"We must make this an insecure and inhospitable place for capitalists and their projects. We must reclaim the roads and plowed land, halt dam construction, tear down existing dams, free shackled rivers and return to wilderness millions of acres of presently settled land."
- David Foreman, co-founder of Earth First!
"Complex technology of any sort is an assault on human dignity. It would be little short of disastrous for us to discover a source of clean, cheap, abundant energy, because of what we might do with it."
- Amory Lovins, Rocky Mountain Institute
"The prospect of cheap fusion energy is the worst thing that could happen to the planet."
- Jeremy Rifkin, Greenhouse Crisis Foundation
Miliband plans carbon trading 'credit cards' for everyone
Every citizen would be issued with a carbon "credit card" - to be swiped every time they bought petrol, paid an energy utility bill or booked an airline ticket - under a nationwide carbon rationing scheme that could come into operation within five years, according to a feasibility study commissioned by the environment secretary, David Miliband, and published today.
In an interview with the Guardian Mr Miliband said the idea of individual carbon allowances had "a simplicity and beauty that would reward carbon thrift".
John Kerry: Global Warming Played a Role in Syrian Civil War
By Tom S. Elliott — October 17, 2015
Appearing today at the Milan Expo 2015, Secretary of State John Kerry spoke about the role he believes global warming played in the Syrian civil war.
“It is not a coincidence that immediately prior to the civil war in Syria, the country experienced the worst drought on record,” he said. “As many as 1.5 million people migrated from Syria’s farms into Syria’s cities, and that intensified the political unrest that was beginning to brew.”
“Now, I’m not telling you that the crisis in Syria was caused by climate change,” Kerry conceded. ”No, obviously, it wasn’t – it was caused by a brutal dictator who barrel bombed, starved, tortured, and gassed his own people.”
“But the devastating drought clearly made a bad situation a lot worse,” he said.
My great personal dream is to forge a tremendous alliance between all religions and spiritual groups, and the UN (Robert Muller).
Religious leaders call for a zero carbon, climate resilient, equitable future agreement
World Council of Churches - A worldwide fellowship of churches seeking unity, a common witness and Christian service
20 October 2015
In a recent statement, religious leaders called for an ambitious climate agreement, reminding all governments to commit to emission cuts and climate risk reduction. They promised to continue working for climate justice, including divestment from fossil energy.
The statement is a follow-up to the Interfaith Summit on Climate Change organized by Religions for Peace and the WCC in September 2014 in New York, as well as Pope Francis’ Encyclical on “care for our common home”. The document also refers to international faith initiatives such as pilgrimages for climate justice [ ] and fasting for the climate [ ].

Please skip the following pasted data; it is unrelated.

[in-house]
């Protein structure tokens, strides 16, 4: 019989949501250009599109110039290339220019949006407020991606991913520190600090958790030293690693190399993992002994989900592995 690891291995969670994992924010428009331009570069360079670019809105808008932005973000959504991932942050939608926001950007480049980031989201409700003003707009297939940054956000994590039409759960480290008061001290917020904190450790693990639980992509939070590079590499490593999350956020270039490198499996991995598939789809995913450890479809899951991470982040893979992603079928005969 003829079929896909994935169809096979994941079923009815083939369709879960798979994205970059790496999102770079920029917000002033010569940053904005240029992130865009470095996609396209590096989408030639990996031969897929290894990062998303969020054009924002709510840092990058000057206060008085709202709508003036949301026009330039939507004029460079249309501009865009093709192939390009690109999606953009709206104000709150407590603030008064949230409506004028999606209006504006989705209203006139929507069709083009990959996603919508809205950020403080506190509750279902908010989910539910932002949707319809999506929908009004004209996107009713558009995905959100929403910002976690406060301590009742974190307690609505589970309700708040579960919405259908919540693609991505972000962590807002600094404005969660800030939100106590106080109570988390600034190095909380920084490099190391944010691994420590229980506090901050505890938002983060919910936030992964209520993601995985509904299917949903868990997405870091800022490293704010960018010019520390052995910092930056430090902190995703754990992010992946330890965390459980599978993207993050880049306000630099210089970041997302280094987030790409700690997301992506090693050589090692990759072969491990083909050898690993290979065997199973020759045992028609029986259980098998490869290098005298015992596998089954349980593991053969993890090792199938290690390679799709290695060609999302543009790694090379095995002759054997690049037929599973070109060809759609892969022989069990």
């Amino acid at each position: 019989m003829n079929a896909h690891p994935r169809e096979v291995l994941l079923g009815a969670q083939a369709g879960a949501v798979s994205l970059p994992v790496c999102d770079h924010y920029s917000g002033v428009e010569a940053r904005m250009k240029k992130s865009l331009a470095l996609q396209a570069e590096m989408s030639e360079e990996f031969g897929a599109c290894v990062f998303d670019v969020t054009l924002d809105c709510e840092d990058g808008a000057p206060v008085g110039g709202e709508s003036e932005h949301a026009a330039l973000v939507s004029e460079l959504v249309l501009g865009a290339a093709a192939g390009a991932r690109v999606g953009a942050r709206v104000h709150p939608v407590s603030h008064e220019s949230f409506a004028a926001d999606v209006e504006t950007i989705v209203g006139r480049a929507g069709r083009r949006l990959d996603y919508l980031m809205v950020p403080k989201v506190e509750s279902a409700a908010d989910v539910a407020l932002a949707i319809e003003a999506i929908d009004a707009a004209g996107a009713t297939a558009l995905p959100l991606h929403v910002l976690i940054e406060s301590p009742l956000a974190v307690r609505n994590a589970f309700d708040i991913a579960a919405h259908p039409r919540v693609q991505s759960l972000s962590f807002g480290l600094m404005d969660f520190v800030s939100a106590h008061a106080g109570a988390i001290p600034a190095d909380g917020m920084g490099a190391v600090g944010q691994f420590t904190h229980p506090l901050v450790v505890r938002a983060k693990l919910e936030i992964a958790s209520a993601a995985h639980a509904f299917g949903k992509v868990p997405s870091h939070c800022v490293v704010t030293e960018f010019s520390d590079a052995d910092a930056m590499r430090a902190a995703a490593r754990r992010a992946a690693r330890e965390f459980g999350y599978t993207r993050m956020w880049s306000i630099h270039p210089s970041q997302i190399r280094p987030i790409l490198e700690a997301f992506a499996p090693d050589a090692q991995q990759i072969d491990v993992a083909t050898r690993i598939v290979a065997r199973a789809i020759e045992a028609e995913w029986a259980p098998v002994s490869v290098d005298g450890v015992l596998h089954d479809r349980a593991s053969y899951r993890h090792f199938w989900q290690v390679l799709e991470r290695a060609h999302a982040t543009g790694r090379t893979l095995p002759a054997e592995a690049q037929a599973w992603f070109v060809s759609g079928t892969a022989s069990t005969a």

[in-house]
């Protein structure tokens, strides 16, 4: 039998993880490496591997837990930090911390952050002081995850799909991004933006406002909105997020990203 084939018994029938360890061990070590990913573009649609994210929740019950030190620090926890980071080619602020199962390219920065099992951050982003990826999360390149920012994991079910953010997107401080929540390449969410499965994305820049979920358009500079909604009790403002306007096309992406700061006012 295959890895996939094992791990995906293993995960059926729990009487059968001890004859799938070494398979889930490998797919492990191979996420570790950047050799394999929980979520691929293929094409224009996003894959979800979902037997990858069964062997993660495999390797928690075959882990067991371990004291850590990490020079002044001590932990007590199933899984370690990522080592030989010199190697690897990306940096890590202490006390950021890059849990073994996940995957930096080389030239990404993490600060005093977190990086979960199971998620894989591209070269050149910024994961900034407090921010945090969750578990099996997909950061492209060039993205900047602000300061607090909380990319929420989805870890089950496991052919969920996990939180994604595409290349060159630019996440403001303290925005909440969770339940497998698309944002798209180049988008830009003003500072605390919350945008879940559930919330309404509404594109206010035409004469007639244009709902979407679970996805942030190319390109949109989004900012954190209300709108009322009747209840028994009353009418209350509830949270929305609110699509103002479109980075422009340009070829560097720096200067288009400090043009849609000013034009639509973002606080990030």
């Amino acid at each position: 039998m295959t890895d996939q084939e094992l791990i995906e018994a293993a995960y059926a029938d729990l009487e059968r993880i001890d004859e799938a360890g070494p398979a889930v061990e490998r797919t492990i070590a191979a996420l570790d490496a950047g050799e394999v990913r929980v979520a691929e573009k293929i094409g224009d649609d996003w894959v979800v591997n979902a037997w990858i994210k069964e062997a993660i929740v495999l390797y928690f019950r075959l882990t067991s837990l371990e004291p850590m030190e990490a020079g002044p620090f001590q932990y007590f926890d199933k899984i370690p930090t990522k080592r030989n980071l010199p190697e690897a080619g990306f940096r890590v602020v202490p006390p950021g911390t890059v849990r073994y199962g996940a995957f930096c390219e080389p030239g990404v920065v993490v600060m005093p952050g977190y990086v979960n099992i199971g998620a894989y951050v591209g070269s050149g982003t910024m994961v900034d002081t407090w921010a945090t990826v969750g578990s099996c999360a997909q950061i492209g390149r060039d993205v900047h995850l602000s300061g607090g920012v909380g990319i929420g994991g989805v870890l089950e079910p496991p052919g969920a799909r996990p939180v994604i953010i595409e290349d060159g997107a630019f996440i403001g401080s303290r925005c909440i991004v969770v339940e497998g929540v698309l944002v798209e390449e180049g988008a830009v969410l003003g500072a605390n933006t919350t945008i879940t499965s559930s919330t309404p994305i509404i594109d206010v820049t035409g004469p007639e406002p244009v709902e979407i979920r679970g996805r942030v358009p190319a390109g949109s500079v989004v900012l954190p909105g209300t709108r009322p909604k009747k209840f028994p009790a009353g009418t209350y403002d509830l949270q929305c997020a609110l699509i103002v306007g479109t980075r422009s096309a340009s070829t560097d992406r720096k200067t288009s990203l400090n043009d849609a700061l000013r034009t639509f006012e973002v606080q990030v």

Dr Guillermo Kerber, WCC programme executive for Care for Creation and Climate Justice, said, “Once again faith leaders have expressed an urgent need for a fair, ambitious and binding treaty as an outcome from Paris. Time is running out, and present commitments by states, although relevant, do not match with the needs of people in the most vulnerable communities in various places who are already suffering the impacts of climate change.”
In what ways, if any, do science and Judaism conflict?
Judaism is rich, but often arcane; our stories alienate skeptical moderns who cherish hard facts. Science is true, but often cold; its mechanistic view devalues nature and humanity. Science emphasizes knowledge and utility; Judaism views the world with appreciation and awe. Both matter, and we Jews have long been blessed to blend the best of each. While offering its own mythic truths, Judaism has long respected scientific truths: The Bible carefully observes the natural world (Proverbs, Job, Ecclesiastes); great Talmudic rabbis were also agronomists and researchers; astronomers and doctors wrote great medieval Jewish treatises, and Rav Kook supported Darwin, writing that “evolution sheds light on all God’s ways.”
Our pro-science history gives hope today, when attacks on science threaten our very lives [ ]. There’s a robust scientific consensus that our short-sighted actions are already causing dangerous climate change; it’s getting worse but can be averted with our serious commitment. Some ideologues [ ] (usually funded by carbon-intensive industries) [ ] “deny” [ ] climate science. Here, we Jews, who bring scientific facts into our spiritual formation, can lead: When we pioneer zero-carbon religion for our imperiled era, we’ll be both empirical and ethical. Sustainability is the synthesis of science and spirit.